Shampoo and Rinse
Use one hand to spread a slick of shampoo down the center of your pup’s spine. There are range of dog shampoos to choose from but a special puppy shampoo may be the best choice as it will have a mild formulation to suit sensitive puppy skin.
Using your wet hands, work the shampoo into the coat – be firm but gentle. Start with the trunk and then work your way down each leg. Don’t forget their tummy and around their bottom.
As you bathe your puppy, make sure that no shampoo goes onto your puppy’s face and take great care that it does not get into their eyes or ears where it can cause serious irritation.
Rinse and Repeat the Process
Dogs have sensitive skin so it is important to thoroughly rinse off all of the shampoo. You can do this using a shower head but for little puppies, it may be less stressful if you use a plastic cup and trickle the water gently over them. Be very careful not to allow any soapy water to enter the ear canals where it could cause irritation and pain for your puppy.
Then, apply more shampoo to your puppy in the same way and work it in. It should work into a lather a bit more readily this time which makes the job easier. This will also need to be rinsed off thoroughly. However, by this stage, your puppy may be getting fed up so this may be a good time to introduce the treats to distract them! Your helper may also have to get involved to keep the puppy in the tub or sink whilst the rinsing process takes place. It can be hard to catch a pup covered in shampoo when they decide they want to escape!
Are Dog Conditioners Necessary?
There is a divided opinion amongst dog owners when it comes to dog conditioners. Some people love them and feel that they prevent knots and matting in dog’s fur. They may make it easier to brush your puppy and less uncomfortable for them. A puppy with a long coat may benefit the most from a conditioner.
On the other hand, many owners feel that this is an unnecessary step. They think that it is stressful for a puppy to introduce yet another step to the bath time. Others worry that it may cause irritation. If you do decide to use a puppy conditioner, make sure that it is thoroughly rinsed out afterwards. If any irritation does occur, stop using it.
Drying a Puppy After Bath Time
Getting your puppy out of the bath without getting completely soaked yourself can be tricky! The best approach is to lay one towel across your lap. Then use the other towel to scoop up your puppy. You will need to be quick! A wet dog’s instinct is to have a good shake to dry themselves off. Even a small pup can hold a lot of water and can get their owner (and your home) very wet!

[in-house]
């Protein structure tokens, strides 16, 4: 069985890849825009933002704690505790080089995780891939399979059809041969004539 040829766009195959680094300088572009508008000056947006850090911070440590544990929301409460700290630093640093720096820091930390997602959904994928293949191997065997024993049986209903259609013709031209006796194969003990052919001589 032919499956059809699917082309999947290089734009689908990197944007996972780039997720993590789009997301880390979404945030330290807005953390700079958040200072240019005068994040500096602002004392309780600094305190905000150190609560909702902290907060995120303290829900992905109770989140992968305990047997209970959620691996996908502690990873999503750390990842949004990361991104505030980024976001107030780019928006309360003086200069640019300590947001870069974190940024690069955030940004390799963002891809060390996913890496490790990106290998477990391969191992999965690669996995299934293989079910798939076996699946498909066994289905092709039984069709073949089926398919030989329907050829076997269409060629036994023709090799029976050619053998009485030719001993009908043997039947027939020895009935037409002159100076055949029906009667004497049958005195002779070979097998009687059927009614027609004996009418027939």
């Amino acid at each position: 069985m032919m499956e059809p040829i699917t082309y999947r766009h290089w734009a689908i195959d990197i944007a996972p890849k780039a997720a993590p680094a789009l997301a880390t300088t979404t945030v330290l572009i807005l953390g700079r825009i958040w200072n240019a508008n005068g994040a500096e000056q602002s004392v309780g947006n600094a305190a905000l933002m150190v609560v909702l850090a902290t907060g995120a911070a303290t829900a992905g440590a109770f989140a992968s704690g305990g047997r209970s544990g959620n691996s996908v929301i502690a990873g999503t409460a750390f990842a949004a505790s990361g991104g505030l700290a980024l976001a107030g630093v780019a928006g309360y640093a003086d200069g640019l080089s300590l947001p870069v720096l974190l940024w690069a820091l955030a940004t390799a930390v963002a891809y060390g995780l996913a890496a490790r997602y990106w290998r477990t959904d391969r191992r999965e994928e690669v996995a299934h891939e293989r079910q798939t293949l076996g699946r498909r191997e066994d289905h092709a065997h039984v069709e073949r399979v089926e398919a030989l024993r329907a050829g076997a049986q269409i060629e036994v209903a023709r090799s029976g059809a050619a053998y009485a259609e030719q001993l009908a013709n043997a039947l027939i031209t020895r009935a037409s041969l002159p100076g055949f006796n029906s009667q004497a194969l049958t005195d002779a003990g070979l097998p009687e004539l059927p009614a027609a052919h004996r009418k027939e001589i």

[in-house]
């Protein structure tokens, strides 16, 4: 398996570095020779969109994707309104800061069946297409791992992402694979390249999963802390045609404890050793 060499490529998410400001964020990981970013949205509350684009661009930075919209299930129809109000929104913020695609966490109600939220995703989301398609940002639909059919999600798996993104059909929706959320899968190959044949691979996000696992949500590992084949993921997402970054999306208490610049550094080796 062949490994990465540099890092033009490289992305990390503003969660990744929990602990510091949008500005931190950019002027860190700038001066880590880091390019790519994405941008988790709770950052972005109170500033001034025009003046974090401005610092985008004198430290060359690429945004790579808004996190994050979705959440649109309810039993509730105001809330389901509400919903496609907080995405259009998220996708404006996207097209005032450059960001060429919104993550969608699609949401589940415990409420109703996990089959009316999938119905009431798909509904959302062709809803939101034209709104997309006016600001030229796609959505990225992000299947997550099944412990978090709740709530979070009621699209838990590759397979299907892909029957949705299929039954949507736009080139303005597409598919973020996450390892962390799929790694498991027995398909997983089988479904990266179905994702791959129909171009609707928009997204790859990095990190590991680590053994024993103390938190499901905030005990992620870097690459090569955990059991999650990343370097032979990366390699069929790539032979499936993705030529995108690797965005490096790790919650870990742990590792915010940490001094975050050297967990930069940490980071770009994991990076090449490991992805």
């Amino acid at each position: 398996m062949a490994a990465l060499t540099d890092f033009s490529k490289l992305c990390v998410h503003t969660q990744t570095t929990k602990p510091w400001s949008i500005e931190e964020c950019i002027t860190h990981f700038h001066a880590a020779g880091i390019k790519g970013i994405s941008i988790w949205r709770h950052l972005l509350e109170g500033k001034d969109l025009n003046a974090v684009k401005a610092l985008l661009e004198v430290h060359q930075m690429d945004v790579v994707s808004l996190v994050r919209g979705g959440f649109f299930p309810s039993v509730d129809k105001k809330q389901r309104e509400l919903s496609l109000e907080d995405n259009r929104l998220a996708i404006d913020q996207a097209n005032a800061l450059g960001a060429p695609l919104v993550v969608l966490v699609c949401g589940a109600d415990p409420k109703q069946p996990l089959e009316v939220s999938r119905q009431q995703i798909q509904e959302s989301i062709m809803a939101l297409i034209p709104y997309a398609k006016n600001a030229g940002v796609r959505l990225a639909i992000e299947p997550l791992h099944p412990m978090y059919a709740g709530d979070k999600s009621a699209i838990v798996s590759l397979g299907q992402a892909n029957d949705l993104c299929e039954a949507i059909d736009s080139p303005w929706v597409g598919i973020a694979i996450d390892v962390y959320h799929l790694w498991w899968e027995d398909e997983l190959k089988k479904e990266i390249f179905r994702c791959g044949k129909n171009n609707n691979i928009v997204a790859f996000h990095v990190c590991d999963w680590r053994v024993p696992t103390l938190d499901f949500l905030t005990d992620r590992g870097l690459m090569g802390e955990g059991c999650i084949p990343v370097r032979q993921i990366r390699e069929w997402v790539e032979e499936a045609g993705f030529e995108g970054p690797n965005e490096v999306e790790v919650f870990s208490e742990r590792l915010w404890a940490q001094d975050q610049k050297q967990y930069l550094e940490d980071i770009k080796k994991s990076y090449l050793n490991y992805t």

Use both towels to give your puppy a good rub. Your pup will see this as a great game and will join in with a few nips and will try and grab the towel for a tug-of-war competition. This is the best bit of bath time for them so you need to allow it to be fun whilst also getting the job done!
If your pup stays in a warm room, it is fine to let them air dry for a few hours. However, if you are in a hurry for your little dog to go back outside, or if the temperature in your home is cold, it would be best to speed things up with a hair dryer. Not all dogs are pleased about this! Some can get distressed by the noise. Start gradually with the dryer on a low setting and held a long way away from your little pooch. If they don’t seem to mind, you can get closer and turn it up. However, only ever use the low temperature setting to prevent your puppy from betting a burn.
It is very important that your dog is completely dry after the bath. If they have a damp coat for prolonged periods, they can develop localized fungal infections or hot spots which can be challenging to resolve.
Final Words on a First Puppy Bath…
Bathing your pup for the first time can be a fun experience for both of you. Whilst it is a good idea to get a young puppy used to having a bath, there is no rush to get it done and you should always wait until they are over 8 weeks of age. Dogs only need to be bathed a few times a year – when they get very messy or if you need to control dog odor. Sometimes, vets recommend bathing dogs for medical reasons. The key to a successful puppy bath is getting the right equipment ready beforehand and keeping calm! Make sure that all the shampoo (and conditioner if you are using it) is thoroughly rinsed out. It is also important that all the layers of your pup’s coat are completely dry. Now, you can go and enjoy your pup’s first bath!